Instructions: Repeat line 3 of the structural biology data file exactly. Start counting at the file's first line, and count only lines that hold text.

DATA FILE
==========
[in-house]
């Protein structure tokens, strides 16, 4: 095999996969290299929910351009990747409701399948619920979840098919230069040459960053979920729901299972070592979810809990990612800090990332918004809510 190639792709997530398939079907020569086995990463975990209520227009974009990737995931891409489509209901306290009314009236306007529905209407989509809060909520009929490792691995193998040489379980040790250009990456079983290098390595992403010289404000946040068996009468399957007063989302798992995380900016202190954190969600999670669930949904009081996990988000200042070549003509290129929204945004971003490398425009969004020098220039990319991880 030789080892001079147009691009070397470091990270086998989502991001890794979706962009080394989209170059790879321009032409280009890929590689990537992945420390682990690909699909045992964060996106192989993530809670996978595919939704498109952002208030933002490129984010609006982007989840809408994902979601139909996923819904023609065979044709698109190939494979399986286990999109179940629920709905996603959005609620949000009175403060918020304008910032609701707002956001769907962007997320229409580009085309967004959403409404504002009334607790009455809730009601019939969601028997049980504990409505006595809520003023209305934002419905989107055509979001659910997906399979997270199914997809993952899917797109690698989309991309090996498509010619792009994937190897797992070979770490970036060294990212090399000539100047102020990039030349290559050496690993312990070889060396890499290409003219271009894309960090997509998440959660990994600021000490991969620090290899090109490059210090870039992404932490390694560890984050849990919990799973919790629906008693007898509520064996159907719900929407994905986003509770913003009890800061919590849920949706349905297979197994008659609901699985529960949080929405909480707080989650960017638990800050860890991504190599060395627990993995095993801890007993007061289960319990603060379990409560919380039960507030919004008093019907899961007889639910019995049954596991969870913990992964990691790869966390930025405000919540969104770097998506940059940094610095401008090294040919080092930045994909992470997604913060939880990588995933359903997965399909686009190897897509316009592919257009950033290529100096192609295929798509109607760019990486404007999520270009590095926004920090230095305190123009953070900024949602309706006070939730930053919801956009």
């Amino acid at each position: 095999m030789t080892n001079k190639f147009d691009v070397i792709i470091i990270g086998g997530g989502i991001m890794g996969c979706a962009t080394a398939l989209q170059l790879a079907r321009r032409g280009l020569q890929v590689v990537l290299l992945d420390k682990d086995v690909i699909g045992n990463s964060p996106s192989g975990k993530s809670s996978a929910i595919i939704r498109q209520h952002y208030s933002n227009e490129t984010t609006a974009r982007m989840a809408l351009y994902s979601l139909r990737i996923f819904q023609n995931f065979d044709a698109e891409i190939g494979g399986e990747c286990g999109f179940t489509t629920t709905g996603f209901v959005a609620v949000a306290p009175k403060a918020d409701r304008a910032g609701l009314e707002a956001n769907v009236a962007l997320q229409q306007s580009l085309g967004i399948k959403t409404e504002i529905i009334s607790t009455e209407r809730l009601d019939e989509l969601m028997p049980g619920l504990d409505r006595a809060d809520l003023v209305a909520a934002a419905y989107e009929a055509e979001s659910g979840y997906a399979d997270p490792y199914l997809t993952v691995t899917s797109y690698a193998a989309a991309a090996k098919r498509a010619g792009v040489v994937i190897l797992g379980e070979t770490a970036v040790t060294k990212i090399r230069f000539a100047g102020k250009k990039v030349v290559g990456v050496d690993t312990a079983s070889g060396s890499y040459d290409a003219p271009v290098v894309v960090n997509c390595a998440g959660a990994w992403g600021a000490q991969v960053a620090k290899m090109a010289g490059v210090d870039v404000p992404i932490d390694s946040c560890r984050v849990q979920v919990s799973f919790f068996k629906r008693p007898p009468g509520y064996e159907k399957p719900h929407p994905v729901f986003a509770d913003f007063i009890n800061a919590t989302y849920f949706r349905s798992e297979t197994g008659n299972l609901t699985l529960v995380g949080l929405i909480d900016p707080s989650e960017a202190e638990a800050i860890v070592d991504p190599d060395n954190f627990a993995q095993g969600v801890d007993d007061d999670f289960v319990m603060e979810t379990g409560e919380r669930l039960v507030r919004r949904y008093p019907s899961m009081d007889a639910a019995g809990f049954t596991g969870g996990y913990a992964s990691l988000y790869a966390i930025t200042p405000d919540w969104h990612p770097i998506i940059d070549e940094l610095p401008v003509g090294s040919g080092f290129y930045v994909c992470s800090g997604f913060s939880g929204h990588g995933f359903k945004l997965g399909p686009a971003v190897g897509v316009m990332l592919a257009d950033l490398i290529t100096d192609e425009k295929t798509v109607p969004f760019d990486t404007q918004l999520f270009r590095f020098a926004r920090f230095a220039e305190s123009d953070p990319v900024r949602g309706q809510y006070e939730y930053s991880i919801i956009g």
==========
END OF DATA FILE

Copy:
């Amino acid at each position: 095999m030789t080892n001079k190639f147009d691009v070397i792709i470091i990270g086998g997530g989502i991001m890794g996969c979706a962009t080394a398939l989209q170059l790879a079907r321009r032409g280009l020569q890929v590689v990537l290299l992945d420390k682990d086995v690909i699909g045992n990463s964060p996106s192989g975990k993530s809670s996978a929910i595919i939704r498109q209520h952002y208030s933002n227009e490129t984010t609006a974009r982007m989840a809408l351009y994902s979601l139909r990737i996923f819904q023609n995931f065979d044709a698109e891409i190939g494979g399986e990747c286990g999109f179940t489509t629920t709905g996603f209901v959005a609620v949000a306290p009175k403060a918020d409701r304008a910032g609701l009314e707002a956001n769907v009236a962007l997320q229409q306007s580009l085309g967004i399948k959403t409404e504002i529905i009334s607790t009455e209407r809730l009601d019939e989509l969601m028997p049980g619920l504990d409505r006595a809060d809520l003023v209305a909520a934002a419905y989107e009929a055509e979001s659910g979840y997906a399979d997270p490792y199914l997809t993952v691995t899917s797109y690698a193998a989309a991309a090996k098919r498509a010619g792009v040489v994937i190897l797992g379980e070979t770490a970036v040790t060294k990212i090399r230069f000539a100047g102020k250009k990039v030349v290559g990456v050496d690993t312990a079983s070889g060396s890499y040459d290409a003219p271009v290098v894309v960090n997509c390595a998440g959660a990994w992403g600021a000490q991969v960053a620090k290899m090109a010289g490059v210090d870039v404000p992404i932490d390694s946040c560890r984050v849990q979920v919990s799973f919790f068996k629906r008693p007898p009468g509520y064996e159907k399957p719900h929407p994905v729901f986003a509770d913003f007063i009890n800061a919590t989302y849920f949706r349905s798992e297979t197994g008659n299972l609901t699985l529960v995380g949080l929405i909480d900016p707080s989650e960017a202190e638990a800050i860890v070592d991504p190599d060395n954190f627990a993995q095993g969600v801890d007993d007061d999670f289960v319990m603060e979810t379990g409560e919380r669930l039960v507030r919004r949904y008093p019907s899961m009081d007889a639910a019995g809990f049954t596991g969870g996990y913990a992964s990691l988000y790869a966390i930025t200042p405000d919540w969104h990612p770097i998506i940059d070549e940094l610095p401008v003509g090294s040919g080092f290129y930045v994909c992470s800090g997604f913060s939880g929204h990588g995933f359903k945004l997965g399909p686009a971003v190897g897509v316009m990332l592919a257009d950033l490398i290529t100096d192609e425009k295929t798509v109607p969004f760019d990486t404007q918004l999520f270009r590095f020098a926004r920090f230095a220039e305190s123009d953070p990319v900024r949602g309706q809510y006070e939730y930053s991880i919801i956009g």